Fatuma Mansur is a forest ranger in Kilifi County, Eastern Kenya. The area is home to the largest remaining fragment of intact coastal forest in East Africa. Called Arabuko Sokoke, it was declared a world biosphere reserve by UNESCO in 2019. It contains three types of forest and is home to savannah elephants, baboons, and a number of charismatic endemic animals, including the endearingly-odd golden-rumped elephant shrew [Rhynchocyon chrysopygus]. It’s also a significant carbon sink for the region, which matters all the more since Kenya has committed to reducing its anthropogenic carbon emissions by 32 percent on business-as-usual by 2030 as part of its Nationally-Determined Contributions (NDCs) to the Paris Agreement on climate change.
But making sure that forests like Arabuko Sukoke aren’t being exploited through practices like illegal timber harvesting and poaching has always been a challenge. They cover huge areas – this one around 41,600 hectares – and until recently, monitoring technology and capacity has not been up to the task. These days, countries need to keep a particularly keen eye on what’s happening in their forests, in order to fulfil monitoring requirements for restoration and climate mitigation targets such as the Africa-wide restoration initiative AFR100 and the global Paris Agreement.
The East and Southern Africa Forest Observatory (OFESA) was launched at the Global Landscapes Forum (GLF)’s Nairobi conference in late 2018 to help countries in the region to develop up-to-date and reliable national inventories through which to monitor and report on their climate mitigation commitment obligations. It’s jointly led by the Centre for International Forestry Research and World Agroforestry (CIFOR-ICRAF) and the Regional Centre for Mapping of Resources for Development (RCMRD), with funding from the European Union. Its work is centred on the notion that with better, more regular, and systematic information on forest trends and threats, countries can meet reporting requirements more easily – and, people can make better decisions at local, national, and regional levels to protect and restore the continent’s critically-important forests and trees.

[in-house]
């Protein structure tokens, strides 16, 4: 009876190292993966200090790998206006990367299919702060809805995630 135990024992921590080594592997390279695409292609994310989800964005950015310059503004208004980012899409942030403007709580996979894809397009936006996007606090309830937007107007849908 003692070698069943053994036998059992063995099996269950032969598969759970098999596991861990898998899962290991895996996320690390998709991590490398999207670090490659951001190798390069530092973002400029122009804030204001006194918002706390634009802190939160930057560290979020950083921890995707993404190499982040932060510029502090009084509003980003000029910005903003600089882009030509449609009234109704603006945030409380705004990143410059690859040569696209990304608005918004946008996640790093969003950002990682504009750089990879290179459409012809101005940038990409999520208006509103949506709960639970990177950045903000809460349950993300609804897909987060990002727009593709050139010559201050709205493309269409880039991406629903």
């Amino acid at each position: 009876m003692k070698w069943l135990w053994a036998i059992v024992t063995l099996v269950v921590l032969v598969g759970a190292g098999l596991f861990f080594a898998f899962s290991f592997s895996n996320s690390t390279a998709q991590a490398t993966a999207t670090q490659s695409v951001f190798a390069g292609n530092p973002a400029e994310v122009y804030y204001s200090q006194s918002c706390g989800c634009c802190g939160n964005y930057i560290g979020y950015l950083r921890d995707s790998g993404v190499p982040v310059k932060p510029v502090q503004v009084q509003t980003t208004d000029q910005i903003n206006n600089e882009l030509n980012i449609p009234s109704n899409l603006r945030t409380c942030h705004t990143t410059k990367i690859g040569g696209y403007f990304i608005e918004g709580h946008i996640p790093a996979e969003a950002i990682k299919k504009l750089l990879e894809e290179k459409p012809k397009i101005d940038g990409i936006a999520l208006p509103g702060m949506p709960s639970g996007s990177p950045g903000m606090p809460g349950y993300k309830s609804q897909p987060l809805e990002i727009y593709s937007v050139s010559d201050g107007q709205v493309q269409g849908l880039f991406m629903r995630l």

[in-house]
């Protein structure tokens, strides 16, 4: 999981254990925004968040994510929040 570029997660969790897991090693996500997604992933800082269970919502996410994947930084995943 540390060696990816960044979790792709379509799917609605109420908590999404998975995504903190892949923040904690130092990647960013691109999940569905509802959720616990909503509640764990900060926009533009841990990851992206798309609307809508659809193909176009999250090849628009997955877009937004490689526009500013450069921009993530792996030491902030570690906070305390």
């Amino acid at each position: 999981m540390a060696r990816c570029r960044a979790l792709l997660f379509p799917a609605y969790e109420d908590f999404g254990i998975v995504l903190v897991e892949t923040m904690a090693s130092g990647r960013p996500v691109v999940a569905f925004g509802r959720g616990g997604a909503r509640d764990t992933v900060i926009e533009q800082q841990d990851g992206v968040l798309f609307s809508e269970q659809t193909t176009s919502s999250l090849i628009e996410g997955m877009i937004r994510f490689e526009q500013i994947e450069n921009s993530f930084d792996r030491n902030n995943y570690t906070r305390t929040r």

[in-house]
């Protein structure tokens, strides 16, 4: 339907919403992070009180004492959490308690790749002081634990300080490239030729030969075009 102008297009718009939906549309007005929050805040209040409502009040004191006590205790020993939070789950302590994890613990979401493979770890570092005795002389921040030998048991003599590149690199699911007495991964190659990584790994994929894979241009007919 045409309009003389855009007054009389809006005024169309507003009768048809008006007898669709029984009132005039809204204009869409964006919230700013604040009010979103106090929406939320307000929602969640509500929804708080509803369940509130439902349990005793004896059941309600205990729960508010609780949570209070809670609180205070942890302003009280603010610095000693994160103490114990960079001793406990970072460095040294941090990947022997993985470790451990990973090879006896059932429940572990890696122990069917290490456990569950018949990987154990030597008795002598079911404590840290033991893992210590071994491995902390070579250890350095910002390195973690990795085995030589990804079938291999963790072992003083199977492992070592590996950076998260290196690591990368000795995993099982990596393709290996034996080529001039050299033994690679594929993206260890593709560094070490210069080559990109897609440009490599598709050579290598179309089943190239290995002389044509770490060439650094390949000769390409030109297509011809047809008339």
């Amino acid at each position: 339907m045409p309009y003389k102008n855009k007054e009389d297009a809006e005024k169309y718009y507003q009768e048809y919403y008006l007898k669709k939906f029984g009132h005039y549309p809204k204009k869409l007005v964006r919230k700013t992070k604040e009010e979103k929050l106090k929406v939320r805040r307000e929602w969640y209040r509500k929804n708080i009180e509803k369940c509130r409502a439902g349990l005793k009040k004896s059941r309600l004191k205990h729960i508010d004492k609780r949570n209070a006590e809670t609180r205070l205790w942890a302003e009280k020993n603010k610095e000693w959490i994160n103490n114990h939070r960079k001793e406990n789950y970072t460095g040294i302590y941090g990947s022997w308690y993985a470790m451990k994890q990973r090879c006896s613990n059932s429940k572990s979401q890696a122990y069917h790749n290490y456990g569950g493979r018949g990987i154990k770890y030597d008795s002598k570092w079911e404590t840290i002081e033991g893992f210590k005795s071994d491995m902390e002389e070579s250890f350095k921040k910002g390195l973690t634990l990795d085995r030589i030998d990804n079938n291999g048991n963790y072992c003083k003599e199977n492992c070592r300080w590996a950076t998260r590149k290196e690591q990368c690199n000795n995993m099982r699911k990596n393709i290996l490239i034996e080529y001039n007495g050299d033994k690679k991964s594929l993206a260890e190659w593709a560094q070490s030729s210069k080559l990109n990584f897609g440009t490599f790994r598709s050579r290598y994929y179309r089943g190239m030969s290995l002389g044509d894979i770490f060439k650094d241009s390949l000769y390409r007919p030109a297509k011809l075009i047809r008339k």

OFESA has also successfully fostered learning among the countries’ forestry agencies. For instance, Uganda’s forest and wildlife agencies took part in a learning and exchange forum on the forest monitoring system used by rangers and community members. The project has also been upskilling government agencies in data collection, analysis and reporting to assist with the production of national inventories. So far, 103 participants from 20 agencies across Uganda, Kenya, Tanzania, Ethiopia and Mozambique have been trained in current forest monitoring technologies.
“The training focused on the use of technology such as remote sensing, Google Earth Engine, forest carbon estimation, and hotspot mapping,” said Shani Kiluvia, a forestry officer for the Tanzania Forest Service (TFS) who took part in one of these capacity-building events. “All that we’ve been doing in forest management and conservation will now be enhanced. The maps that we are now going to generate will be accurate to a higher degree.”
Looking forward, OFESA is working with participating countries and the EU to develop a synthesis report on the State of Forests in Eastern Africa, updating the geoportal, and developing a governance framework for long-term service of the observatory. “Ultimately, we hope that the capacity that has been enhanced – both at the local level to communities and forest rangers, and also at the national level with officials – will assist these stakeholders to see how they are doing and how they are meeting their national-level targets, and in the long term, contribute to the sustainability of forests in Eastern and Southern Africa,” said Douglas Ombogoh, a research officer at CIFOR-ICRAF who is based in Nairobi and plays a central role in coordinating and managing the project.
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